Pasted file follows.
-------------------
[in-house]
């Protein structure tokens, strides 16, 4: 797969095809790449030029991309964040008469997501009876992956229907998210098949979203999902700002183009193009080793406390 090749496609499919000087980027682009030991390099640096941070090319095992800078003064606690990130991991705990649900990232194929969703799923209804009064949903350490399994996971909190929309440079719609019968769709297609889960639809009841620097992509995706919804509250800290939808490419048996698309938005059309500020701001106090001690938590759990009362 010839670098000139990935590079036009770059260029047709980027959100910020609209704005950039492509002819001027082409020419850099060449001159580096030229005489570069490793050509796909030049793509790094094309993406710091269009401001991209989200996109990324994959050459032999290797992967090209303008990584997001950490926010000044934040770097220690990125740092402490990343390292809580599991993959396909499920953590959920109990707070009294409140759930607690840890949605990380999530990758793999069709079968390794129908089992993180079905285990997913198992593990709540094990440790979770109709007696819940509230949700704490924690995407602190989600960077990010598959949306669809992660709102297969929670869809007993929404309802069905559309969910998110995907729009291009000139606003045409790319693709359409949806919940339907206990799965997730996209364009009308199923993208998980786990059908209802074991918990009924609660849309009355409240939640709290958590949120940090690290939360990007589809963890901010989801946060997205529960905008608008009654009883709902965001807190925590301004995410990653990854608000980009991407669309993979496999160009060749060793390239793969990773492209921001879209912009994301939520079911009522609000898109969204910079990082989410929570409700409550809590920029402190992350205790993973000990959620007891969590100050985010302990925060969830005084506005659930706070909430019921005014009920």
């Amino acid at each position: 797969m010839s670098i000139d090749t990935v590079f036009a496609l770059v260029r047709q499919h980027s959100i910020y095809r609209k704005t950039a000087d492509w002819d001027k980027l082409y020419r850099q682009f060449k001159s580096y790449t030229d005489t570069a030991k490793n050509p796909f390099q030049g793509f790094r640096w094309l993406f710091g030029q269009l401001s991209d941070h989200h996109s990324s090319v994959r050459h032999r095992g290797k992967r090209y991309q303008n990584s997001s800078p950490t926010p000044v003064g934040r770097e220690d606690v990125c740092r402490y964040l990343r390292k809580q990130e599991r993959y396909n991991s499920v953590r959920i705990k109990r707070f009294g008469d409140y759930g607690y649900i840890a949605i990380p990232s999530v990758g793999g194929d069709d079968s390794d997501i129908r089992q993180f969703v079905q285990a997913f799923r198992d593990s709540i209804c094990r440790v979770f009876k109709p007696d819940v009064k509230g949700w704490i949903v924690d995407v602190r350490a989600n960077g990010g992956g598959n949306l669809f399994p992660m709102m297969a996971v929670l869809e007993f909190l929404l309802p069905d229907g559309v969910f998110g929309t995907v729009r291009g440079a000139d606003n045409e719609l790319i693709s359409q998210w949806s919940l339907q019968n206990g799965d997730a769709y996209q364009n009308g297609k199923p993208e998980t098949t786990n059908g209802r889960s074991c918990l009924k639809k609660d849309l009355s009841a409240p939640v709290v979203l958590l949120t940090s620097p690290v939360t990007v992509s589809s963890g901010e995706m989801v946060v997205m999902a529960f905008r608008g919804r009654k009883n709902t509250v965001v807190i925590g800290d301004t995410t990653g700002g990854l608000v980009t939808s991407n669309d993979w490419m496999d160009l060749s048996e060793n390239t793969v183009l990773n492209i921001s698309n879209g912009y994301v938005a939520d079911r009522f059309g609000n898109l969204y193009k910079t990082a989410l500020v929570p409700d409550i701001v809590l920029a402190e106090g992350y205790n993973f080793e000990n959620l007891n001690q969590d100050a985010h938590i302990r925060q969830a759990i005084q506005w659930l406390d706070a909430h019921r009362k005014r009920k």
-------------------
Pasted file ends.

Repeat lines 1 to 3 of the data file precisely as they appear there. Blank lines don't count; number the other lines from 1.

[in-house]
């Protein structure tokens, strides 16, 4: 797969095809790449030029991309964040008469997501009876992956229907998210098949979203999902700002183009193009080793406390 090749496609499919000087980027682009030991390099640096941070090319095992800078003064606690990130991991705990649900990232194929969703799923209804009064949903350490399994996971909190929309440079719609019968769709297609889960639809009841620097992509995706919804509250800290939808490419048996698309938005059309500020701001106090001690938590759990009362 010839670098000139990935590079036009770059260029047709980027959100910020609209704005950039492509002819001027082409020419850099060449001159580096030229005489570069490793050509796909030049793509790094094309993406710091269009401001991209989200996109990324994959050459032999290797992967090209303008990584997001950490926010000044934040770097220690990125740092402490990343390292809580599991993959396909499920953590959920109990707070009294409140759930607690840890949605990380999530990758793999069709079968390794129908089992993180079905285990997913198992593990709540094990440790979770109709007696819940509230949700704490924690995407602190989600960077990010598959949306669809992660709102297969929670869809007993929404309802069905559309969910998110995907729009291009000139606003045409790319693709359409949806919940339907206990799965997730996209364009009308199923993208998980786990059908209802074991918990009924609660849309009355409240939640709290958590949120940090690290939360990007589809963890901010989801946060997205529960905008608008009654009883709902965001807190925590301004995410990653990854608000980009991407669309993979496999160009060749060793390239793969990773492209921001879209912009994301939520079911009522609000898109969204910079990082989410929570409700409550809590920029402190992350205790993973000990959620007891969590100050985010302990925060969830005084506005659930706070909430019921005014009920």
């Amino acid at each position: 797969m010839s670098i000139d090749t990935v590079f036009a496609l770059v260029r047709q499919h980027s959100i910020y095809r609209k704005t950039a000087d492509w002819d001027k980027l082409y020419r850099q682009f060449k001159s580096y790449t030229d005489t570069a030991k490793n050509p796909f390099q030049g793509f790094r640096w094309l993406f710091g030029q269009l401001s991209d941070h989200h996109s990324s090319v994959r050459h032999r095992g290797k992967r090209y991309q303008n990584s997001s800078p950490t926010p000044v003064g934040r770097e220690d606690v990125c740092r402490y964040l990343r390292k809580q990130e599991r993959y396909n991991s499920v953590r959920i705990k109990r707070f009294g008469d409140y759930g607690y649900i840890a949605i990380p990232s999530v990758g793999g194929d069709d079968s390794d997501i129908r089992q993180f969703v079905q285990a997913f799923r198992d593990s709540i209804c094990r440790v979770f009876k109709p007696d819940v009064k509230g949700w704490i949903v924690d995407v602190r350490a989600n960077g990010g992956g598959n949306l669809f399994p992660m709102m297969a996971v929670l869809e007993f909190l929404l309802p069905d229907g559309v969910f998110g929309t995907v729009r291009g440079a000139d606003n045409e719609l790319i693709s359409q998210w949806s919940l339907q019968n206990g799965d997730a769709y996209q364009n009308g297609k199923p993208e998980t098949t786990n059908g209802r889960s074991c918990l009924k639809k609660d849309l009355s009841a409240p939640v709290v979203l958590l949120t940090s620097p690290v939360t990007v992509s589809s963890g901010e995706m989801v946060v997205m999902a529960f905008r608008g919804r009654k009883n709902t509250v965001v807190i925590g800290d301004t995410t990653g700002g990854l608000v980009t939808s991407n669309d993979w490419m496999d160009l060749s048996e060793n390239t793969v183009l990773n492209i921001s698309n879209g912009y994301v938005a939520d079911r009522f059309g609000n898109l969204y193009k910079t990082a989410l500020v929570p409700d409550i701001v809590l920029a402190e106090g992350y205790n993973f080793e000990n959620l007891n001690q969590d100050a985010h938590i302990r925060q969830a759990i005084q506005w659930l406390d706070a909430h019921r009362k005014r009920k």